Conflict of interest can lead to tricky situations within a strata’s executive committee. Here’s how to avoid them in yours.
Your strata building’s executive committee has an important role to play and sometimes it can be difficult to recruit new members. However, the members you do recruit must not have a conflict of interest.
A conflict of interest means a person involved has links to an outside provider, either professionally, financially or due to a family relationship. As a result of a conflict of interest, an unsuitable or overly expensive provider may be given a job. What’s more, decisions could be made which have a positive result for an individual but not the wider strata population.
The rules about conflict of interest within executive committees are not extensive so it is up to your committee to avoid it. Here are some of the areas where conflict of interest can cause problems.
Service provider relationships
Before they apply to be part of your executive committee, potential members should declare if they are paid by or related to any party or person which provides services for the building.
This includes maintenance workers like plumbers, electricians, carpenters or painters. A conflict of interest may also arise due to a family or professional relationship with cleaners, gardeners or the strata management company which looks after the premises in a professional capacity.
Someone who owns a service provider company should be clear on this before recommending them to the executive committee.
Real estate / developer relationships
Similarly, a person who is interested in joining the executive committee should be able to declare honestly they do not have a relationship with any developers or real estate agents, especially if there are upcoming changes due to be approved for the building.
If somebody has a family connection or is being paid by a building company, developer or agent, they may unfairly attempt to skew decisions in the favour of the company.
In some instances, the developer of a new building will seek to have a representative on the executive committee. This is not in and of itself a bad thing (and in fact can be quite useful for a new building), providing the representative makes it very clear they are seeking to be on the EC in that capacity.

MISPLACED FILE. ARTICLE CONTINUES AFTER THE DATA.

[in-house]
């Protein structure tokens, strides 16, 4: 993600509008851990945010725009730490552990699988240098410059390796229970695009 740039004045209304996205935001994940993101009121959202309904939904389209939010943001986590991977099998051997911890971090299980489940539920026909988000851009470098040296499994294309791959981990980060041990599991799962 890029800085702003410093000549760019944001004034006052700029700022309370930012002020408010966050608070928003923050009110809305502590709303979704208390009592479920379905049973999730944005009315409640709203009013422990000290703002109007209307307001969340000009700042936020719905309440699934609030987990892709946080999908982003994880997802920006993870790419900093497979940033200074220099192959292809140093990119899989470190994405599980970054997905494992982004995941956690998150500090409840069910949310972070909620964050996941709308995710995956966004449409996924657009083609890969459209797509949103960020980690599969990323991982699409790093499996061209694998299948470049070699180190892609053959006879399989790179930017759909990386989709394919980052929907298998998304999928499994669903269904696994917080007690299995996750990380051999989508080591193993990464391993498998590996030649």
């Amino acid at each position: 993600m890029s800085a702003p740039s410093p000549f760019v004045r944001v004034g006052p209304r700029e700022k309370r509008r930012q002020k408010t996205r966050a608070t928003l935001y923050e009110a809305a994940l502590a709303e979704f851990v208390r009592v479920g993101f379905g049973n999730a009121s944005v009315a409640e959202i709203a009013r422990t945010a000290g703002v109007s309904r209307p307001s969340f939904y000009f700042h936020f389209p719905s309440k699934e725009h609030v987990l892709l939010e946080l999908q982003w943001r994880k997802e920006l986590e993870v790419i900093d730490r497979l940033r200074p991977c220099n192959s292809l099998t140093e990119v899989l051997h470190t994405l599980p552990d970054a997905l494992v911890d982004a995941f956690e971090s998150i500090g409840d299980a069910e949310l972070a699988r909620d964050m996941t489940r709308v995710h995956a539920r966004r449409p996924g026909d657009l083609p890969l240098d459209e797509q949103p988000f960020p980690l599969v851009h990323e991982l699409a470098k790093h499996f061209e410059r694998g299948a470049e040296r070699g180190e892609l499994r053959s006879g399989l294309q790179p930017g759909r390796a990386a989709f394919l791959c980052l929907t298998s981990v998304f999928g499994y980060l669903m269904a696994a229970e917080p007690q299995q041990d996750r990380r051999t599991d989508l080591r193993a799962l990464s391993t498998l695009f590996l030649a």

Any business or person who is paid by the corporation
Insurance companies, safety inspectors or outsourced administrative professionals should also not have financial, professional or personal ties with a strata building’s executive committee members.
In some cases, a conflict of interest may be disclosed but not deemed highly problematic. A committee member may elect not to vote on a provider if they have a conflict of interest, however, the committee may still choose the provider if it is the most suitable.
How to avoid a conflict of interests
Being clear on what constitutes a conflict of interest is important when nominating and electing an executive committee. A member may be able to say “nobody asked me” and claim they were unaware about potential conflicts of interest. For this reason, it makes sense to share information in detail and ask a nominee to verbally confirm they do not have any conflicts of interest.
The owners corporation also recommends you, “Avoid at all costs voting anyone on to the executive committee who is purely an opportunistic speculative investor. They may not be interested in resolving any problems, like defects, that crop up in a building, only in trying to keep them a secret for as long as it takes them to sell their apartment at a profit.”.
Finally, it is recommended not to have two committee members who are close relatives or related by marriage. Instead, one should put their hand up to be part of a working committee group, while the other takes on decision-making responsibilities.
Avoiding conflict of interests means your building will be run by people who do not have ulterior motives and who will make decisions in everyone’s best interests rather than their own.